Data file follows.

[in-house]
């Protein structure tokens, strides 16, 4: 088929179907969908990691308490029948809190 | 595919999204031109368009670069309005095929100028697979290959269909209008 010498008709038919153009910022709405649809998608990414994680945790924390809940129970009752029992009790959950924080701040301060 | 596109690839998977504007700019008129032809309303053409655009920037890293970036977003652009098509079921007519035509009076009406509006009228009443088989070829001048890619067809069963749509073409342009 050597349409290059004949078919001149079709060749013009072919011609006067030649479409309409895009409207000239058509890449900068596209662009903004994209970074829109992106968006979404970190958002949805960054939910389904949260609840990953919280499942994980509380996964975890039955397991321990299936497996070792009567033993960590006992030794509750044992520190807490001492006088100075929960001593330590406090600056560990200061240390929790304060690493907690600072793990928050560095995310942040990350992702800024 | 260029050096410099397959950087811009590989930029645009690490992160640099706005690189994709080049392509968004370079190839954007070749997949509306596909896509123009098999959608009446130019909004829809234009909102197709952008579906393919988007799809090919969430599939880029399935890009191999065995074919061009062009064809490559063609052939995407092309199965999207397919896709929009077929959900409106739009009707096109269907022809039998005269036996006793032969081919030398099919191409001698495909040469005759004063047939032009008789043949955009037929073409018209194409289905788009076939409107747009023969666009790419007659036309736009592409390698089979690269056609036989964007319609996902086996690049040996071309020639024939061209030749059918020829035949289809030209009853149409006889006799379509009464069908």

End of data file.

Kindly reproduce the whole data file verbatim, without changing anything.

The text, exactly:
[in-house]
């Protein structure tokens, strides 16, 4: 088929179907969908990691308490029948809190 | 595919999204031109368009670069309005095929100028697979290959269909209008 010498008709038919153009910022709405649809998608990414994680945790924390809940129970009752029992009790959950924080701040301060 | 596109690839998977504007700019008129032809309303053409655009920037890293970036977003652009098509079921007519035509009076009406509006009228009443088989070829001048890619067809069963749509073409342009 050597349409290059004949078919001149079709060749013009072919011609006067030649479409309409895009409207000239058509890449900068596209662009903004994209970074829109992106968006979404970190958002949805960054939910389904949260609840990953919280499942994980509380996964975890039955397991321990299936497996070792009567033993960590006992030794509750044992520190807490001492006088100075929960001593330590406090600056560990200061240390929790304060690493907690600072793990928050560095995310942040990350992702800024 | 260029050096410099397959950087811009590989930029645009690490992160640099706005690189994709080049392509968004370079190839954007070749997949509306596909896509123009098999959608009446130019909004829809234009909102197709952008579906393919988007799809090919969430599939880029399935890009191999065995074919061009062009064809490559063609052939995407092309199965999207397919896709929009077929959900409106739009009707096109269907022809039998005269036996006793032969081919030398099919191409001698495909040469005759004063047939032009008789043949955009037929073409018209194409289905788009076939409107747009023969666009790419007659036309736009592409390698089979690269056609036989964007319609996902086996690049040996071309020639024939061209030749059918020829035949289809030209009853149409006889006799379509009464069908």